The objective of this study was to evaluate the genetic structure of Mexican Criollo cattle populations using microsatellite genetic markers. DNA samples were collected from 168 animals from four Mexican Criollo cattle populations, geographically isolated in remote areas of Sierra Madre Occidental (West Highlands). Also were included samples from two breeds with Iberian origin: the fighting bull (n = 24) and the milking central American Criollo (n = 24) and one Asiatic breed: Guzerat (n = 32). Genetic analysis consisted of the estimation of the genetic diversity in each population by the allele number and the average expected heterozygosity found in nine microsatellite loci. Furthermore, genetic relationships among the populations were defined by their genetic distances. Our data shows that Mexican cattle populations have a relatively high level of genetic diversity based either on the mean number of alleles (10.2-13.6) and on the expected heterozygosity (0.71-0.85). The degree of observed homozygosity within the Criollo populations was remarkable and probably caused by inbreeding (reduced effective population size) possibly due to reproductive structure within populations. Our data shows that considerable genetic differentiation has been occurred among the Criollo cattle populations in different regions of Mexico.

  1. Chrysosplenium japonicum (Saxifragaceae, Newly Recorded from Taiwan

    Directory of Open Access Journals (Sweden)

    Tian-Chuan Hsu

    2011-11-01

    Full Text Available Chrysosplenium japonicum (Maxim. Makino (Saxifragaceae is newly recorded from northeastern Taiwan. Description, color photos and a key to the Chrysosplenium species in Taiwan are provided.

  2. Association Analysis Suggests SOD2 as a Newly Identified Candidate Gene Associated With Leprosy Susceptibility.

    Science.gov (United States)

    Ramos, Geovana Brotto; Salomão, Heloisa; Francio, Angela Schneider; Fava, Vinícius Medeiros; Werneck, Renata Iani; Mira, Marcelo Távora

    2016-08-01

    Genetic studies have identified several genes and genomic regions contributing to the control of host susceptibility to leprosy. Here, we test variants of the positional and functional candidate gene SOD2 for association with leprosy in 2 independent population samples. Family-based analysis revealed an association between leprosy and allele G of marker rs295340 (P = .042) and borderline evidence of an association between leprosy and alleles C and A of markers rs4880 (P = .077) and rs5746136 (P = .071), respectively. Findings were validated in an independent case-control sample for markers rs295340 (P = .049) and rs4880 (P = .038). These results suggest SOD2 as a newly identified gene conferring susceptibility to leprosy. © The Author 2016. Published by Oxford University Press for the Infectious Diseases Society of America. All rights reserved. For permissions, e-mail journals.permissions@oup.com.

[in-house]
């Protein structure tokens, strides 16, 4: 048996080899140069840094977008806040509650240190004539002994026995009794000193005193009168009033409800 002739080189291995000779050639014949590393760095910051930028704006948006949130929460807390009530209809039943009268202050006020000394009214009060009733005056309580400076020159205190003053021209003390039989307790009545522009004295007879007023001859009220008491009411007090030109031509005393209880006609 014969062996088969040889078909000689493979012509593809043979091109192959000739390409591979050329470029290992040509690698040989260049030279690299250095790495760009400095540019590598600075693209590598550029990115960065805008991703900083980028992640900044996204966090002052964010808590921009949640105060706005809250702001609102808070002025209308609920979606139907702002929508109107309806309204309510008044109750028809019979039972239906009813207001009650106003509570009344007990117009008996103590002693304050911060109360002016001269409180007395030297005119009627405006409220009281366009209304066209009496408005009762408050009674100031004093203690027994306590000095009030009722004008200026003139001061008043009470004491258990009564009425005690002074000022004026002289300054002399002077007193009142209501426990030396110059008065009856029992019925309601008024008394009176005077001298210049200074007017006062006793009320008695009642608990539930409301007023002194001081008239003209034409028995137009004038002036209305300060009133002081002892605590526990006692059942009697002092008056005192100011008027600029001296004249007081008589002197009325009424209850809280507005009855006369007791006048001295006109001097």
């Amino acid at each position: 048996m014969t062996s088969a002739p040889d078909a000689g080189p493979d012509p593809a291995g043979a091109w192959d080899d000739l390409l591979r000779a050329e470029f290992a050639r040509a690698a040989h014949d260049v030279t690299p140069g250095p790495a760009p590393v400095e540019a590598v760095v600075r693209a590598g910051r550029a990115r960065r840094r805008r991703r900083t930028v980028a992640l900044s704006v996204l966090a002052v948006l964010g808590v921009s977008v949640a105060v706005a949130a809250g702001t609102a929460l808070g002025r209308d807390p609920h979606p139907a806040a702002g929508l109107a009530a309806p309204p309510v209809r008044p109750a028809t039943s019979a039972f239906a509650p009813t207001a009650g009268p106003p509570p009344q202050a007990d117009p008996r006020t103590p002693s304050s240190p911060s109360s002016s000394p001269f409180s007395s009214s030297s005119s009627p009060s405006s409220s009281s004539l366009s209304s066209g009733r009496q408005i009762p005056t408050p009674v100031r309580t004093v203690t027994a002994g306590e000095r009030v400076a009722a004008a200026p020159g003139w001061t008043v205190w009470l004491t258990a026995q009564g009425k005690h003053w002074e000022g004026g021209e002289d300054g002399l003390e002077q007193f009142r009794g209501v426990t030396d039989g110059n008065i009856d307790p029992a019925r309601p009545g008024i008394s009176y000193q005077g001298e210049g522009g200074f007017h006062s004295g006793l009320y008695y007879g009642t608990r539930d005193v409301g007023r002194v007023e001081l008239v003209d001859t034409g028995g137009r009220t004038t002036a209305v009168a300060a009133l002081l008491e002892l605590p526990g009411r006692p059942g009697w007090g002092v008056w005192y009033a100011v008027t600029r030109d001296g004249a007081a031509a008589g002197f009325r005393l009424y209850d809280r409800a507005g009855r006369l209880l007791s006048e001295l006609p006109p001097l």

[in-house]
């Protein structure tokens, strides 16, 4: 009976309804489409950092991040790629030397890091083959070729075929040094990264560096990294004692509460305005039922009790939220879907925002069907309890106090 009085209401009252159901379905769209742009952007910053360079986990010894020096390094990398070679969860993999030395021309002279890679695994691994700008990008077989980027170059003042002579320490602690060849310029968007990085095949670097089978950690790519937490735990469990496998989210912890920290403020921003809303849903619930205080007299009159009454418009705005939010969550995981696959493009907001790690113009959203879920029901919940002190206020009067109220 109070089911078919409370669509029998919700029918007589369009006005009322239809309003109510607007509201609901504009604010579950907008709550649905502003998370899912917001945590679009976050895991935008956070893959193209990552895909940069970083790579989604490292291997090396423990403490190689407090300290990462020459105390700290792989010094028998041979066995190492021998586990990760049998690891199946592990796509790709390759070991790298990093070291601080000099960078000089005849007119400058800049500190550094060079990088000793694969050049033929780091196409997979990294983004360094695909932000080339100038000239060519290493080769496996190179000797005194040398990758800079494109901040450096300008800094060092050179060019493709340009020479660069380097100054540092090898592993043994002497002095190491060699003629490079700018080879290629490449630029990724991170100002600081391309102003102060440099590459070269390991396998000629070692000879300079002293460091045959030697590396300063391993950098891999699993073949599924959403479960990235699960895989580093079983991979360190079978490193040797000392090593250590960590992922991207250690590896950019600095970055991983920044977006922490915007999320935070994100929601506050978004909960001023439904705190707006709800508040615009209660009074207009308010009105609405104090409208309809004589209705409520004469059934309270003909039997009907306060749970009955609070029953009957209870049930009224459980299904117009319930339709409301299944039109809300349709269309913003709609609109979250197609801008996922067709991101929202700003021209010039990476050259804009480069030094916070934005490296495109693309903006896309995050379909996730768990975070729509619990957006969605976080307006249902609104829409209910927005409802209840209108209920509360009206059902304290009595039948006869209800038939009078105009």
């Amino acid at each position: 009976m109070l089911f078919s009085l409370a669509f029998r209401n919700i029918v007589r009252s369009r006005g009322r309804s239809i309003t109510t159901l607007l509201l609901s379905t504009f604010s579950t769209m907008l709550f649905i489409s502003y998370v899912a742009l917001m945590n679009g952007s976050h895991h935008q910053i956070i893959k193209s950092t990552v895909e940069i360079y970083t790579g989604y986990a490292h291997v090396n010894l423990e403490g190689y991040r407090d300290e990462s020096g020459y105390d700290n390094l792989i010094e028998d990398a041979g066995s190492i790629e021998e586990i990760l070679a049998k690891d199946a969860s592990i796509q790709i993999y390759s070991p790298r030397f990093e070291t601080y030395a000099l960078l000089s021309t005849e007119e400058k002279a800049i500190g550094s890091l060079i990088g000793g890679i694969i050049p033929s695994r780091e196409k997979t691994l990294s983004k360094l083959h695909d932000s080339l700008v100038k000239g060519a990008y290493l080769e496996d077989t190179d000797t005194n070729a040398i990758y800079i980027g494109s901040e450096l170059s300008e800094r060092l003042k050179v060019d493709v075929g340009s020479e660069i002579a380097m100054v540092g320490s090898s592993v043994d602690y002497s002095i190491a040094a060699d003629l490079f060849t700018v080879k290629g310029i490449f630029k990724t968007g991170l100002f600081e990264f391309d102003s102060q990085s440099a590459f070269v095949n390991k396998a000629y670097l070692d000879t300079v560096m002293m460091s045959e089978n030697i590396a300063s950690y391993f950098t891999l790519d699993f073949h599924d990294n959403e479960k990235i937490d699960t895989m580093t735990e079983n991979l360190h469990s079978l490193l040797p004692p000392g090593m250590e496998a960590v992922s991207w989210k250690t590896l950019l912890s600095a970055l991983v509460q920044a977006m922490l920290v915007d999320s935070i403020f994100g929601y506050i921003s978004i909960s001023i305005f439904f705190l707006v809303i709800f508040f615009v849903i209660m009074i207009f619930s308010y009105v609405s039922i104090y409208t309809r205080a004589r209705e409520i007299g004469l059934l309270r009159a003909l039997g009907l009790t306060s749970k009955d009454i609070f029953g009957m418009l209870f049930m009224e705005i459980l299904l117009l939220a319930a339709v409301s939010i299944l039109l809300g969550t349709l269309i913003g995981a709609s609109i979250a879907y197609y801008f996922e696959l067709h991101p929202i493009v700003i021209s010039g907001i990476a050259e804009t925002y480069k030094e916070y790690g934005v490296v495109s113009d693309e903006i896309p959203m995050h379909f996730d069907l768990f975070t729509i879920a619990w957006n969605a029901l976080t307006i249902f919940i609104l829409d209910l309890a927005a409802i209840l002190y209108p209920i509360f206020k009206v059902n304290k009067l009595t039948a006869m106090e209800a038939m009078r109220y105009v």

3. Genetic test utilization and diagnostic yield in adult patients with neurological disorders.

    Science.gov (United States)

    Bardakjian, Tanya M; Helbig, Ingo; Quinn, Colin; Elman, Lauren B; McCluskey, Leo F; Scherer, Steven S; Gonzalez-Alegre, Pedro

    2018-03-28

    To determine the diagnostic yield of different genetic test modalities in adult patients with neurological disorders, we evaluated all adult patients seen for genetic diagnostic evaluation in the outpatient neurology practice at the University of Pennsylvania between January 2016 and April 2017 as part of the newly created Penn Neurogenetics Program. Subjects were identified through our electronic medical system as those evaluated by the Program's single clinical genetic counselor in that period. A total of 377 patients were evaluated by the Penn Neurogenetics Program in different settings and genetic testing recommended. Of those, 182 (48%) were seen in subspecialty clinic setting and 195 (52%) in a General Neurogenetics Clinic. Genetic testing was completed in over 80% of patients in whom it was recommended. The diagnostic yield was 32% across disease groups. Stratified by testing modality, the yield was highest with directed testing (50%) and array comparative genomic hybridization (45%), followed by gene panels and exome testing (25% each). In conclusion, genetic testing can be successfully requested in clinic in a large majority of adult patients. Age is not a limiting factor for a genetic diagnostic evaluation and the yield of clinical testing across phenotypes (almost 30%) is consistent with previous phenotype-focused or research-based studies. These results should inform the development of specific guidelines for clinical testing and serve as evidence to improve reimbursement by insurance payers.